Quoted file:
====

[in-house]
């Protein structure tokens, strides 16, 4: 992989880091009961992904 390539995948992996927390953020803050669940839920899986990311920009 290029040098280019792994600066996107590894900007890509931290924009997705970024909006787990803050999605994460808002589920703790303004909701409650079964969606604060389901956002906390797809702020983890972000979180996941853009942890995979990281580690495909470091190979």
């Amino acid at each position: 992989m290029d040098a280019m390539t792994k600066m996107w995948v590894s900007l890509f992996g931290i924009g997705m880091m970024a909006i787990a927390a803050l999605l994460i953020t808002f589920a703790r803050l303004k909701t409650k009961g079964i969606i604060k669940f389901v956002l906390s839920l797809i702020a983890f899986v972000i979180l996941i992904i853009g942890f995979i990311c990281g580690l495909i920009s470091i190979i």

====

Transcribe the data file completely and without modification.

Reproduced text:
[in-house]
């Protein structure tokens, strides 16, 4: 992989880091009961992904 390539995948992996927390953020803050669940839920899986990311920009 290029040098280019792994600066996107590894900007890509931290924009997705970024909006787990803050999605994460808002589920703790303004909701409650079964969606604060389901956002906390797809702020983890972000979180996941853009942890995979990281580690495909470091190979």
């Amino acid at each position: 992989m290029d040098a280019m390539t792994k600066m996107w995948v590894s900007l890509f992996g931290i924009g997705m880091m970024a909006i787990a927390a803050l999605l994460i953020t808002f589920a703790r803050l303004k909701t409650k009961g079964i969606i604060k669940f389901v956002l906390s839920l797809i702020a983890f899986v972000i979180l996941i992904i853009g942890f995979i990311c990281g580690l495909i920009s470091i190979i």